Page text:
Let’s just say I have a better understanding of the Aloof Mother now. It goes without saying that I love my children more than anything on the planet. I think I got the most special of them all and I am honestly honored (even if often overwhelmed) to be their mother. I am also very trusting of the Universe, so I know that we are absolutely perfect for one another. But sometimes my heart breaks for them because they got me.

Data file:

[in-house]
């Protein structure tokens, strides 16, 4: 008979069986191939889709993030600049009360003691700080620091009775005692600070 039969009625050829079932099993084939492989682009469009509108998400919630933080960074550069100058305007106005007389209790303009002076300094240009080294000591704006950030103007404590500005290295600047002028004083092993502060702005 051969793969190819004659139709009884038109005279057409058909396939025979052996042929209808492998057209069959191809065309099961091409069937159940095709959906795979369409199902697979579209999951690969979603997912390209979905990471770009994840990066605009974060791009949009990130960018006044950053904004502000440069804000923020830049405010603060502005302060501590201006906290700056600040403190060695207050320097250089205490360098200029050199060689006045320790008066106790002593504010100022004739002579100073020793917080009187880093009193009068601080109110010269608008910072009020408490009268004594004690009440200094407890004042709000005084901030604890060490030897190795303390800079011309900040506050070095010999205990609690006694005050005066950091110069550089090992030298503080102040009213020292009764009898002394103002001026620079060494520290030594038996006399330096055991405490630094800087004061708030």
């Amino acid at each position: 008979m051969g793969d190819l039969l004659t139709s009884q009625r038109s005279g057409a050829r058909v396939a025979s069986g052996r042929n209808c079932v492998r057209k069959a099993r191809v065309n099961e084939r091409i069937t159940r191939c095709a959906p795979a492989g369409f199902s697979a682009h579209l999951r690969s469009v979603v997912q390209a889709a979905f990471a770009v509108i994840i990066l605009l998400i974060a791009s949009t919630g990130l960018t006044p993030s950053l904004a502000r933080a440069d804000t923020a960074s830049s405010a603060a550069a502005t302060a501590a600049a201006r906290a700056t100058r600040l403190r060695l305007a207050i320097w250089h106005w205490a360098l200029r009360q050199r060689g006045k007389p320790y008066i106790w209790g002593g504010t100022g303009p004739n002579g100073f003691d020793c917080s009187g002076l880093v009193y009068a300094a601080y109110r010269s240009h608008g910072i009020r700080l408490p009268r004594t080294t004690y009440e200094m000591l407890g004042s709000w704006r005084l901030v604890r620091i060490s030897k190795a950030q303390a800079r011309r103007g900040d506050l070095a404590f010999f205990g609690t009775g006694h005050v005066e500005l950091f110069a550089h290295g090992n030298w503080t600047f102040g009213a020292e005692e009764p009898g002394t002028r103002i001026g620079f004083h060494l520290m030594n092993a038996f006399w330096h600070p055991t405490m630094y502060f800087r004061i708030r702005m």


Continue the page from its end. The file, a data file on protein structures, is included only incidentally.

When Eliana was a newborn, we waited our prerequisite 3 weeks and then started to introduce the bottle, with pumped milk. Wow- that was some aversion. So we patiently and gently waited and tried again and again. After ~ 6 weeks, I started to panic just a little. I had heard about babies not taking a bottle, but I had always assumed their parents didn’t try hard enough. I bought every kind of bottle known to man-kind. All of my friends understood my panic (even if they didn’t relate to it) and sent me articles, bottles and more method suggestions. I kept wondering how my life was going to go down, not being able to be away from my baby for more than 2 hours at a time. The dark clouds didn’t roll in, but they were waiting for the cue. I stayed optimistic for our 3-month milestone. But the time came, and there was still nothing that Eliana liked less than plastic nipples of any kind – no bottles or pacifiers for her. No way. No how. The entire city of Austin heard her rebuttals. I felt, at the exactly same time, frustration and doom that I was going to be attached to my baby for an entire year and then guilt that I would ever mind. I have a lot of attachment parent friends and I recognized that if Eliana had ended up with one of those mamas, they would not have even NOTICED that she didn’t take a bottle. One entire focus of “suffering” was another person’s source of joy. And that was when I started wishing another mama for her – the kind that doesn’t leave her children for any length of time for YEARS. But alas, that is not me. I tried to become, at least, a little more like that, and in my mind, I was forced to be. I spent a year with Eliana, never away from her for more than 3, maybe 4 hours on a “good” day. But I had a rough go. About 9 months in I started seeing a therapist in order to work on all the aspects of me that were being boiled up in this situation. And out of it all, I became a better person. A better mother. A better Aloof Mother.